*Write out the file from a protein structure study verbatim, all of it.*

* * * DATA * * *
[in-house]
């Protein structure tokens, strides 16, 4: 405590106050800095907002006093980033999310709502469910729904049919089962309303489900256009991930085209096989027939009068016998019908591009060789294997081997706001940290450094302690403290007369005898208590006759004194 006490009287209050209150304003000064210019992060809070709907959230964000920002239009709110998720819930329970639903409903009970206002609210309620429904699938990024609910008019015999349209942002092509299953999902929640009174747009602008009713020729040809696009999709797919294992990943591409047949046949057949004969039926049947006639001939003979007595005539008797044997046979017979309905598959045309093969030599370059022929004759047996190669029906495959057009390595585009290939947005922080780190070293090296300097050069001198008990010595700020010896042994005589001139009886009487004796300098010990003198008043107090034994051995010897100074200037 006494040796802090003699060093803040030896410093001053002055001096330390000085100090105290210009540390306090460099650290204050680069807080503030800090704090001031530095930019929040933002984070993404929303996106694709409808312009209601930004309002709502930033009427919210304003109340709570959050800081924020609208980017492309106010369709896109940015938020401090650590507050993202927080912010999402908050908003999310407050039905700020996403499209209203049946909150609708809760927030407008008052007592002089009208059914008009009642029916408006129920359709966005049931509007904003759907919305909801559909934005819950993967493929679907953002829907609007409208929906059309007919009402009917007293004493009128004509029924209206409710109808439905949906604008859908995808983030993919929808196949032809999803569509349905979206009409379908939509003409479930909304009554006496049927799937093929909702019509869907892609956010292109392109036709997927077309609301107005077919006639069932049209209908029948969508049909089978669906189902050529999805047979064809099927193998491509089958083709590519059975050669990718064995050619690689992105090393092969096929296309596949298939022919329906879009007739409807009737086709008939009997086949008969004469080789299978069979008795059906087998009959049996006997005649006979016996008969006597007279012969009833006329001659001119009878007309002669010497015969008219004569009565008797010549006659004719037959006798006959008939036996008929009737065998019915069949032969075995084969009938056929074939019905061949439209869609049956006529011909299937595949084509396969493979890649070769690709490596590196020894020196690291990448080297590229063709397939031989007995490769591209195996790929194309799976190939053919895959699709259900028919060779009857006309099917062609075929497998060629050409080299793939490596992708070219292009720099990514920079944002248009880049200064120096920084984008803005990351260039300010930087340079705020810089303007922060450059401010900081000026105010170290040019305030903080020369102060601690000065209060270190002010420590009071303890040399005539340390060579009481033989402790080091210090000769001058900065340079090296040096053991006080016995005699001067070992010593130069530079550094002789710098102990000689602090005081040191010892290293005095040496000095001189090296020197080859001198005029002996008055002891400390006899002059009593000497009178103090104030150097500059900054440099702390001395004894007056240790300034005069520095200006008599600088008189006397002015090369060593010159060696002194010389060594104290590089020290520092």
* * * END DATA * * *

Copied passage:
[in-house]
């Protein structure tokens, strides 16, 4: 405590106050800095907002006093980033999310709502469910729904049919089962309303489900256009991930085209096989027939009068016998019908591009060789294997081997706001940290450094302690403290007369005898208590006759004194 006490009287209050209150304003000064210019992060809070709907959230964000920002239009709110998720819930329970639903409903009970206002609210309620429904699938990024609910008019015999349209942002092509299953999902929640009174747009602008009713020729040809696009999709797919294992990943591409047949046949057949004969039926049947006639001939003979007595005539008797044997046979017979309905598959045309093969030599370059022929004759047996190669029906495959057009390595585009290939947005922080780190070293090296300097050069001198008990010595700020010896042994005589001139009886009487004796300098010990003198008043107090034994051995010897100074200037 006494040796802090003699060093803040030896410093001053002055001096330390000085100090105290210009540390306090460099650290204050680069807080503030800090704090001031530095930019929040933002984070993404929303996106694709409808312009209601930004309002709502930033009427919210304003109340709570959050800081924020609208980017492309106010369709896109940015938020401090650590507050993202927080912010999402908050908003999310407050039905700020996403499209209203049946909150609708809760927030407008008052007592002089009208059914008009009642029916408006129920359709966005049931509007904003759907919305909801559909934005819950993967493929679907953002829907609007409208929906059309007919009402009917007293004493009128004509029924209206409710109808439905949906604008859908995808983030993919929808196949032809999803569509349905979206009409379908939509003409479930909304009554006496049927799937093929909702019509869907892609956010292109392109036709997927077309609301107005077919006639069932049209209908029948969508049909089978669906189902050529999805047979064809099927193998491509089958083709590519059975050669990718064995050619690689992105090393092969096929296309596949298939022919329906879009007739409807009737086709008939009997086949008969004469080789299978069979008795059906087998009959049996006997005649006979016996008969006597007279012969009833006329001659001119009878007309002669010497015969008219004569009565008797010549006659004719037959006798006959008939036996008929009737065998019915069949032969075995084969009938056929074939019905061949439209869609049956006529011909299937595949084509396969493979890649070769690709490596590196020894020196690291990448080297590229063709397939031989007995490769591209195996790929194309799976190939053919895959699709259900028919060779009857006309099917062609075929497998060629050409080299793939490596992708070219292009720099990514920079944002248009880049200064120096920084984008803005990351260039300010930087340079705020810089303007922060450059401010900081000026105010170290040019305030903080020369102060601690000065209060270190002010420590009071303890040399005539340390060579009481033989402790080091210090000769001058900065340079090296040096053991006080016995005699001067070992010593130069530079550094002789710098102990000689602090005081040191010892290293005095040496000095001189090296020197080859001198005029002996008055002891400390006899002059009593000497009178103090104030150097500059900054440099702390001395004894007056240790300034005069520095200006008599600088008189006397002015090369060593010159060696002194010389060594104290590089020290520092």